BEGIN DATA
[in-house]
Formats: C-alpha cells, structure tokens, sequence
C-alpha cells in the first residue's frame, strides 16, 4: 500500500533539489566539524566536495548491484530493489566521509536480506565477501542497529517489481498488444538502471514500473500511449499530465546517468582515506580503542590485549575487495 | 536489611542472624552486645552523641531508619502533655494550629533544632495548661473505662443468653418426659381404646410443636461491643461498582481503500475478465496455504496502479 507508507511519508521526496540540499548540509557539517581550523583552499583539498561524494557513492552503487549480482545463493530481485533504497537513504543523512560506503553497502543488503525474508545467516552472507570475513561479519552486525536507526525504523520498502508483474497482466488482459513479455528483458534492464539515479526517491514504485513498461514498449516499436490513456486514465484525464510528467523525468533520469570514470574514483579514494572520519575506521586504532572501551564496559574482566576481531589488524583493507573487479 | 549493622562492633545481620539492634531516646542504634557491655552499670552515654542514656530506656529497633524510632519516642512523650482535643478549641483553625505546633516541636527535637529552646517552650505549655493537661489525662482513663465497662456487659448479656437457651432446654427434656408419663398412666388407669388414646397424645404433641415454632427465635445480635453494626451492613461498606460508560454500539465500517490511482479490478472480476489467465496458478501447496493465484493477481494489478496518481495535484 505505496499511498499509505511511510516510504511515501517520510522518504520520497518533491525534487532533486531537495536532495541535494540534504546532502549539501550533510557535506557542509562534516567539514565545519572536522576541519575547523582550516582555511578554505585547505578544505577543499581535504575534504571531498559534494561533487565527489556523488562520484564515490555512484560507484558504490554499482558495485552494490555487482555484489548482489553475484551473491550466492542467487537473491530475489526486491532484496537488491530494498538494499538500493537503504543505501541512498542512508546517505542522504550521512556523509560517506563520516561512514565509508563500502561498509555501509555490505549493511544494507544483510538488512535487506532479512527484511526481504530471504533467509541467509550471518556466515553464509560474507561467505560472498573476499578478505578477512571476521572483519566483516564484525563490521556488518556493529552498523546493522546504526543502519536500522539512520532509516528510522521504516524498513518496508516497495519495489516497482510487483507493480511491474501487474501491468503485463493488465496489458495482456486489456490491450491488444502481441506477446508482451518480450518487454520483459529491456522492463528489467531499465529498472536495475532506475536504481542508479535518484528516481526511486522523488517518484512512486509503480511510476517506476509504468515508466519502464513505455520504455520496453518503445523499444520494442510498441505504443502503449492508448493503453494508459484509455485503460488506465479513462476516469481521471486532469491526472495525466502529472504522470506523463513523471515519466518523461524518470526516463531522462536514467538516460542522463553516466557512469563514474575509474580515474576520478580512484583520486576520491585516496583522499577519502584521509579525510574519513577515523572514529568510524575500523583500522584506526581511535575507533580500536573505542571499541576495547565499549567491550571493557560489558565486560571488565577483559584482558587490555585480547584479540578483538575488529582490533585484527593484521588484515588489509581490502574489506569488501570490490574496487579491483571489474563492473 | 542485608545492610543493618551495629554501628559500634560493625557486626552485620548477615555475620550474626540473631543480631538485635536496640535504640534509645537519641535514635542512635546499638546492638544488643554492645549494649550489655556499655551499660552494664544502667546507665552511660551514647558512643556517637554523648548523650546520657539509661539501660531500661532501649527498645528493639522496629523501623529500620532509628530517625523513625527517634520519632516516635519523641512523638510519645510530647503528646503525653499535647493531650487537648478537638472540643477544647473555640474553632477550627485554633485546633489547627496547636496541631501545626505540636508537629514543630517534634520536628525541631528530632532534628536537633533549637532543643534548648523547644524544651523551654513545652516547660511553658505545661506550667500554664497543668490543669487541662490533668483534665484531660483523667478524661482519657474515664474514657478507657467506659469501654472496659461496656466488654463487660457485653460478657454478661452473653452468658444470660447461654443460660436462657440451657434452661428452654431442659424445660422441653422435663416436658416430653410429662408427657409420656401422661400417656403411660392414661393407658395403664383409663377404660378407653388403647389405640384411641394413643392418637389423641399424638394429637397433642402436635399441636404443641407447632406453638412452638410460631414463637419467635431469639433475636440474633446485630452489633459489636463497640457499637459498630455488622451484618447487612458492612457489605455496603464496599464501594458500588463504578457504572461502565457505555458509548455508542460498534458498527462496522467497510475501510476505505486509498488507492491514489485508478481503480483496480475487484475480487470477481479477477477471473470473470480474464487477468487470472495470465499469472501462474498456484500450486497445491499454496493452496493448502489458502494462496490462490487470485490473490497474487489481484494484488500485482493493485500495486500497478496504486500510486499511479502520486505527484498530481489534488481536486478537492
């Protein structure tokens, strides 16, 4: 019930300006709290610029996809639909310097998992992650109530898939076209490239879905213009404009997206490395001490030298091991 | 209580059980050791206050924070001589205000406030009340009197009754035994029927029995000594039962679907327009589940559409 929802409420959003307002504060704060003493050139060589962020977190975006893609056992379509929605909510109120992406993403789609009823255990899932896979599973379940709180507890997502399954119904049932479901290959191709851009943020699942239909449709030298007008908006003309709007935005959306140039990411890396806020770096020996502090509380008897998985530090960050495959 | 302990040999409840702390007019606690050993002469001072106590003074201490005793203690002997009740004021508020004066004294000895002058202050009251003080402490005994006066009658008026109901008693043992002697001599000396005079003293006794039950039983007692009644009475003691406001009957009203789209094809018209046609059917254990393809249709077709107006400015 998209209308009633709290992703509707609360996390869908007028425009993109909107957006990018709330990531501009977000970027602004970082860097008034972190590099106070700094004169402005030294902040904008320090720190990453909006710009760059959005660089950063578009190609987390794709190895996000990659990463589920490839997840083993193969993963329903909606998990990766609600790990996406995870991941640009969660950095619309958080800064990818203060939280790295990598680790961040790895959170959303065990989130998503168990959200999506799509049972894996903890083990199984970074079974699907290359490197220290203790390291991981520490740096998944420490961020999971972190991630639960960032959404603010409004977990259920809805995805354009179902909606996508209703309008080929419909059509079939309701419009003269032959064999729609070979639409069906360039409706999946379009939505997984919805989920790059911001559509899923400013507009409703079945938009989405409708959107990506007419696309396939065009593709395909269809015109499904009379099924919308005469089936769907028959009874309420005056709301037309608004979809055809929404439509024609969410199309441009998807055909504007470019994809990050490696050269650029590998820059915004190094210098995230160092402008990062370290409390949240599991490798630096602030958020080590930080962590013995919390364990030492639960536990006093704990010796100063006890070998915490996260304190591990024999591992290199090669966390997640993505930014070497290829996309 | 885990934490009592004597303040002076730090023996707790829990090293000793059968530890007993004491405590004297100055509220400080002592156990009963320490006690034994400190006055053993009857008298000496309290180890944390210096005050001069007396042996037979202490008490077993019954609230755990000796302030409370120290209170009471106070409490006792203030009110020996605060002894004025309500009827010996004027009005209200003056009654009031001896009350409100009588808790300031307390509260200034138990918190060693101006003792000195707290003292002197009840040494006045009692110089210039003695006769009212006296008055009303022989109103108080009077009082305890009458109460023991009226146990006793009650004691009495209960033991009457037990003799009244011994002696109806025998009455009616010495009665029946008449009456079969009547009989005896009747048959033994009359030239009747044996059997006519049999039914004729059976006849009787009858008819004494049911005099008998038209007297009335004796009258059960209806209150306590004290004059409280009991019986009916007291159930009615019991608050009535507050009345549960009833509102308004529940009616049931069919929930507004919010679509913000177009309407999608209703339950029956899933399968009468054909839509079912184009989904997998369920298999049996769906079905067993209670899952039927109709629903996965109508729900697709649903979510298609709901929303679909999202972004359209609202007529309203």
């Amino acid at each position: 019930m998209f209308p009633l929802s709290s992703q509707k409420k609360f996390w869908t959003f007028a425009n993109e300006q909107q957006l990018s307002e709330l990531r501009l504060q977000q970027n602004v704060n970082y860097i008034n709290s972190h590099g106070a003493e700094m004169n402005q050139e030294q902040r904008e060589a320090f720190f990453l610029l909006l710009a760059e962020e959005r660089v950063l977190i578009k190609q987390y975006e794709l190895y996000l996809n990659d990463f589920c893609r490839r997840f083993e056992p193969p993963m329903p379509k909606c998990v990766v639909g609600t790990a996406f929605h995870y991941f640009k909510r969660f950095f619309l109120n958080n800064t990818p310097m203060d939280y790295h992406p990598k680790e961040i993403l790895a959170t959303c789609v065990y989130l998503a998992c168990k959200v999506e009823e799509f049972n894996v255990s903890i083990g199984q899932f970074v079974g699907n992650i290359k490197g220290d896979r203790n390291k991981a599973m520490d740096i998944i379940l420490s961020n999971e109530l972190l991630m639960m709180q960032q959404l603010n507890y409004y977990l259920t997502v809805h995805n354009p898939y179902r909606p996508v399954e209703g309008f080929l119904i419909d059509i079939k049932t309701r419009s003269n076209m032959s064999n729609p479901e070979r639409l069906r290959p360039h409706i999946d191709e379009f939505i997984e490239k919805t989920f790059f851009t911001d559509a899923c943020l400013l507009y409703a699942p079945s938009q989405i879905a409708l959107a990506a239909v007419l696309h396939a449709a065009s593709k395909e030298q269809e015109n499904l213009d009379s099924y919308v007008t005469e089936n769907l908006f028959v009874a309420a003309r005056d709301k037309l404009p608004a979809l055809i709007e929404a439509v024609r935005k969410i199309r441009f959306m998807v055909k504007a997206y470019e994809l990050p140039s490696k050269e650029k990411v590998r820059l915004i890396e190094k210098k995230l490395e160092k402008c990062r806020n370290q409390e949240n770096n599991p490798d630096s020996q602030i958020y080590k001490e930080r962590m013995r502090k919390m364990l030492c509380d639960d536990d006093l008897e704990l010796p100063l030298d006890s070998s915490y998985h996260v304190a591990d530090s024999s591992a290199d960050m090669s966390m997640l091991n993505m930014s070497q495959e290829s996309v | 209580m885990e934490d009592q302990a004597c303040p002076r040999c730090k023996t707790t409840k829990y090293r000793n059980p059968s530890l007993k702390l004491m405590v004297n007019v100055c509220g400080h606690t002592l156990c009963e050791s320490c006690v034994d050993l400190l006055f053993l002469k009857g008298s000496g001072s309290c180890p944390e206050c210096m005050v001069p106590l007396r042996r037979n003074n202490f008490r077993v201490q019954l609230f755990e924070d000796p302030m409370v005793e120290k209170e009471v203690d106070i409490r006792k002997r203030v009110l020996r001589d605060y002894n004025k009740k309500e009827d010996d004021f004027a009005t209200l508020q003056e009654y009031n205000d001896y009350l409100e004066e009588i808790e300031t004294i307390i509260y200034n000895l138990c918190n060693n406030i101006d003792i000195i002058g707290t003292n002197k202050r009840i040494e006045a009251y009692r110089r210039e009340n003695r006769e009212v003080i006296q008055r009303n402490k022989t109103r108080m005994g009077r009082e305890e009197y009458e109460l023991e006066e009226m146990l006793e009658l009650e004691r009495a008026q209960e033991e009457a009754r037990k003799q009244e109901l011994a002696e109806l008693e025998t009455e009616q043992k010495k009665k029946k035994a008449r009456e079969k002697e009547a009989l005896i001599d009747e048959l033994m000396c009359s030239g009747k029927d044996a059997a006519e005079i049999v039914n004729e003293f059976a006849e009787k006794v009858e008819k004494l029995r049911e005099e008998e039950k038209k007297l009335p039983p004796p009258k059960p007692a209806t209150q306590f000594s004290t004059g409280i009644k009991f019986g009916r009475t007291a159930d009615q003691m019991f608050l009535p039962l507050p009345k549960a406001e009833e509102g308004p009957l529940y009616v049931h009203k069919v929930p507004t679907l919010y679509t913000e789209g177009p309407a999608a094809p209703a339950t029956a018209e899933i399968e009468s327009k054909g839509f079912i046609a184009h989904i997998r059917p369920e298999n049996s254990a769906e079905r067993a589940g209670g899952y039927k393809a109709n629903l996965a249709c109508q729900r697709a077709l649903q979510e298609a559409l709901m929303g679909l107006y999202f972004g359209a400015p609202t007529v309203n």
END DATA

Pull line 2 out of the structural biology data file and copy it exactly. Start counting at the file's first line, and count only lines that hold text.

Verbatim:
Formats: C-alpha cells, structure tokens, sequence